Making the Best of a Bad Situation

KEY VERSE: “The LORD said unto Jacob, return unto the land of thy fathers, and to thy kindred, and I will be with thee.” —Genesis 31:3

SELECTED SCRIPTURE: Genesis 30:25-28; 31:1-7, 17-21

WHEN God reveals his will to his people he shapes the circumstances of their lives to coincide therewith. As a result of the divine blessing in connection with the tremendous increase of his flocks and herds, Jacob noticed that Laban’s attitude toward him began to change, that he was no longer as friendly as he previously had been. From the natural standpoint, this was quite understandable. We could hardly expect Laban to rejoice over the providence of God which, as he viewed it, had robbed him of much of his wealth. Nevertheless, his attitude must have given Jacob cause for concern.

In this, Jacob doubtless saw a problem developing which easily could become serious, yet the Lord’s hand was in it, for it helped to prepare the patriarch to receive the Lord’s instructions to return to the land of his fathers. Laban’s changed attitude toward his son-in-law prepared Jacob to receive and act upon the Lord’s instructions, and in obeying them he found a way of escape from a trial which might have been too difficult to bear.

When it was definitely decided to start back to Canaan, Jacob lost no time. He began at once to prepare for the journey, timing his movements so as to get away while Laban was busily engaged shearing his sheep. Jacob was a man of God, but many circumstances of his life indicated that he was a timid character. He loved the God of his fathers, and had great faith in his promises. He was quick to purchase the birthright from Esau when he had an opportunity; and was glad to get the blessing of the birthright from Isaac, but he fled from home, fearing the wrath of his brother.—Gen. 31:17-24

So now, although God’s providences had overshadowed him during all the time he was in Padan-aram, and the Lord had made it clear to him that the time had come to leave, yet through fear he slipped away quietly without telling Laban of his plans. However, in God’s dealings with Jacob we have wonderful examples of how he can overrule the weaknesses and mistakes of his people and care for them despite their fears. In this case, after Laban learned of Jacob’s flight—which he was sure to do sooner or later—God spoke to him in a dream and warned him not to harm the patriarch.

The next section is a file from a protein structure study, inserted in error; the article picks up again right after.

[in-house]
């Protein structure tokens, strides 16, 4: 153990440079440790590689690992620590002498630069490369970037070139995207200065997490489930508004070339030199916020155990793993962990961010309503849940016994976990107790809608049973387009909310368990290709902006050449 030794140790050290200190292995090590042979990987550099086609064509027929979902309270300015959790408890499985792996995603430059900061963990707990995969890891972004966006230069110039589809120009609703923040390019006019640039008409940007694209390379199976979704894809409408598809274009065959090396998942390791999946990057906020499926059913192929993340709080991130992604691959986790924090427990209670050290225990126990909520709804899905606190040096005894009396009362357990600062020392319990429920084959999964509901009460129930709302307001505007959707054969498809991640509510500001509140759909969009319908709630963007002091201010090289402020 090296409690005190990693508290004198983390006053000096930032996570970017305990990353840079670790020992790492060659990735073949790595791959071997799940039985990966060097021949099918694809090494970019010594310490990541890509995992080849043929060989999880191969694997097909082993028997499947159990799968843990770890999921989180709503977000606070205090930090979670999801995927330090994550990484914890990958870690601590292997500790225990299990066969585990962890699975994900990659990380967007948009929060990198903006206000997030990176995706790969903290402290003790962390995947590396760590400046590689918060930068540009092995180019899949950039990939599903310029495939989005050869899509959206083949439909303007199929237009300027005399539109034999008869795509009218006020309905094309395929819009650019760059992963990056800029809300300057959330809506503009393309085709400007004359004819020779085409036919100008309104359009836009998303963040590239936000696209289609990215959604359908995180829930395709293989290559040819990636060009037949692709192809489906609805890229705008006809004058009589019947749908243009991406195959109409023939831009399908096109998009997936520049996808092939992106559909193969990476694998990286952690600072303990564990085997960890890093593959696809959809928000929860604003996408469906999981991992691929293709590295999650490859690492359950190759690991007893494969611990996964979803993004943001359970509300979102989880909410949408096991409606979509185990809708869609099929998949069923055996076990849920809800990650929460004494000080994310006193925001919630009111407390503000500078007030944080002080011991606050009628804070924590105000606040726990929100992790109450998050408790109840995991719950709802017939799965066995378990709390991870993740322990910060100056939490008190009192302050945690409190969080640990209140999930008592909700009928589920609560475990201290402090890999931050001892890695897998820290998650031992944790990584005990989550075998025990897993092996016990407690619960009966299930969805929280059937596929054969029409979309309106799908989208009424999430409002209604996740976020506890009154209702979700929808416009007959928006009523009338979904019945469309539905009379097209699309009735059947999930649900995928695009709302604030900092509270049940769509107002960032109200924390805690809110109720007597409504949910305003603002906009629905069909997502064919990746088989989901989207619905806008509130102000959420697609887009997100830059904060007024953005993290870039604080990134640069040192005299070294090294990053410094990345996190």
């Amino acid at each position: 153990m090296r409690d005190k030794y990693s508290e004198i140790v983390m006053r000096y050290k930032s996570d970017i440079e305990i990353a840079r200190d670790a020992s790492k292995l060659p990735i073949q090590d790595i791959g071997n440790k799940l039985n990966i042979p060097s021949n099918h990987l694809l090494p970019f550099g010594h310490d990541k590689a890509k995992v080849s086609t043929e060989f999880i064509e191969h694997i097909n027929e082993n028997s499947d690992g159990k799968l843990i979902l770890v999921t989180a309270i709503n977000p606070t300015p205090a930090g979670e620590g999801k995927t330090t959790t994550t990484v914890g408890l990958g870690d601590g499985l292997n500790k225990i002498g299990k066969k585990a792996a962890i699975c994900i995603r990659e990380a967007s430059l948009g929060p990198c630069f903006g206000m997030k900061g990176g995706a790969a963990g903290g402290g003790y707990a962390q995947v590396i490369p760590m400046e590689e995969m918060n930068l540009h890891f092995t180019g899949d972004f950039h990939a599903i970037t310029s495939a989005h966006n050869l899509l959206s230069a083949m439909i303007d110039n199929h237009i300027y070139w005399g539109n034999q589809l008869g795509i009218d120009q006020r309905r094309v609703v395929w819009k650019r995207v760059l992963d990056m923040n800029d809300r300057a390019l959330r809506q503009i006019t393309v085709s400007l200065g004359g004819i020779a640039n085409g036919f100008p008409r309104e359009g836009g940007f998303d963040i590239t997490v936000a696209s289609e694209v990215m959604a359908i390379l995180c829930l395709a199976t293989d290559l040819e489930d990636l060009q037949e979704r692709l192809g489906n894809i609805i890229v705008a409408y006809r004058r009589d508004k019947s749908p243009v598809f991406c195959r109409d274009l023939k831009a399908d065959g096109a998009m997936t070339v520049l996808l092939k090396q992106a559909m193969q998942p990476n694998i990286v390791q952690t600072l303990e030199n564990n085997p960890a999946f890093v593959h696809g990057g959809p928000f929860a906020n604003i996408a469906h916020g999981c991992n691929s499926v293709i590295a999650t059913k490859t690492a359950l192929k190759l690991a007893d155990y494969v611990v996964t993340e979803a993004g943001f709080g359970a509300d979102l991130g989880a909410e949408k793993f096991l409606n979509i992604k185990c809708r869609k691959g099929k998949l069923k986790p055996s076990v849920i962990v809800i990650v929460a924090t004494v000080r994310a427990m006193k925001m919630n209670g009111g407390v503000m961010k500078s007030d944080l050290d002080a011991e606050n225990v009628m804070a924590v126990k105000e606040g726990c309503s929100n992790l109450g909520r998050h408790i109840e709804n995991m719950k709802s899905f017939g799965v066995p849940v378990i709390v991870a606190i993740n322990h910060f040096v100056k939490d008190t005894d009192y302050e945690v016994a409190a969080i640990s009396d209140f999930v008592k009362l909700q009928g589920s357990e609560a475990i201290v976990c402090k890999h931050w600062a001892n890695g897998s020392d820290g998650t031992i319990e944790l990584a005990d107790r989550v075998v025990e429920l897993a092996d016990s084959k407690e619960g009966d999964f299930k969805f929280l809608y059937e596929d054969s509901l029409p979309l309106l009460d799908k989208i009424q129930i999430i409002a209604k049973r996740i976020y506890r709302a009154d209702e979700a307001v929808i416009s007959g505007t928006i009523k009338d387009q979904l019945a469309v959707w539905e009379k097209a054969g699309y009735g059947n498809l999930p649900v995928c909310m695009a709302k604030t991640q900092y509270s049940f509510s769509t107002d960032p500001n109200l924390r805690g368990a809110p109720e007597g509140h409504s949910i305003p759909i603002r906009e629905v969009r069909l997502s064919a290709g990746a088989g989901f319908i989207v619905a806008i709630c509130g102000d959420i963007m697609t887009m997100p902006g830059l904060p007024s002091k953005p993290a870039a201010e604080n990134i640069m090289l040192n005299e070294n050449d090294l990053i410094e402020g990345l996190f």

Leaving Padan-aram, Jacob crossed the Euphrates River, and pitched his tents in Mount Gilead. Laban pursued him there, and after a great deal of angry discussion they separated on outwardly peaceful terms.

Jacob took occasion to remind his father-in-law that he had not brought anything with him that was not properly his; that he had worked hard for it all, and frequently under very trying circumstances. However, even in this outburst of righteous anger, Jacob gave credit to God for caring for him, and in an eloquent testimony to Laban, told him that if it had not been for the Lord he would have been leaving Padan-aram empty-handed. From this, Laban would know that it would be futile for him to oppose Jacob. Thus the way was prepared for a reconciliation between the two.

A pillar of stones was erected as a token of their covenant, and as a marker for the boundary line between them. Three names are given to this pillar: Jegar-sahadutha, Galeed, and Mizpah. Mizpah means ‘watchtower’, hence Laban’s statement in connection with it, “The Lord watch between me and thee, when we are absent one from another.” (vs. 49) While this is frequently thought of as a symbol of unity, it is actually that of separation. The pillar was to mark the separation between Jacob and Laban. They were to go different ways; and the suggestion that the Lord watch between them evidently was intended not only to act as a safeguard over Laban’s children, but also would stand between them to keep them separated, that they would not come near to each other, especially to do injury.—vss. 51-53

Jacob expressed his appreciation to the Lord for this happy conclusion to a situation which could have been disastrous, by offering a sacrifice—a thank offering. The next morning Laban bade farewell to all concerned and returned to his home, leaving Jacob free to go on his way to Canaan.

Dawn Bible Students Association
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